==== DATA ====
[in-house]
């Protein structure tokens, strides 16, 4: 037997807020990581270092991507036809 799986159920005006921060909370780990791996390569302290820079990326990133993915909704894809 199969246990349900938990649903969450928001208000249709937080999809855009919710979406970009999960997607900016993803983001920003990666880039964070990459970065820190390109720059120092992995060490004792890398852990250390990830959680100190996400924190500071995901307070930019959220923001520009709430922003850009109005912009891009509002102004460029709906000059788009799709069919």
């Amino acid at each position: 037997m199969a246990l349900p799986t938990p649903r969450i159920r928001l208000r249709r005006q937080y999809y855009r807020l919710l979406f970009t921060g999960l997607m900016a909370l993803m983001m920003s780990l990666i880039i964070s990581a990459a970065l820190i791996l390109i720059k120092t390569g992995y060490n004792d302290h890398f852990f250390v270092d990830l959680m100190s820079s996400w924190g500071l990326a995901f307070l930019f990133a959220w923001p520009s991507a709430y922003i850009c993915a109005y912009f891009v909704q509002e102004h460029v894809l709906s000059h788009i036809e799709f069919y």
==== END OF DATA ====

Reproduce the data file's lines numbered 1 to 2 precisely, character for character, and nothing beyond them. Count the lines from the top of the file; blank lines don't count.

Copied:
[in-house]
């Protein structure tokens, strides 16, 4: 037997807020990581270092991507036809 799986159920005006921060909370780990791996390569302290820079990326990133993915909704894809 199969246990349900938990649903969450928001208000249709937080999809855009919710979406970009999960997607900016993803983001920003990666880039964070990459970065820190390109720059120092992995060490004792890398852990250390990830959680100190996400924190500071995901307070930019959220923001520009709430922003850009109005912009891009509002102004460029709906000059788009799709069919």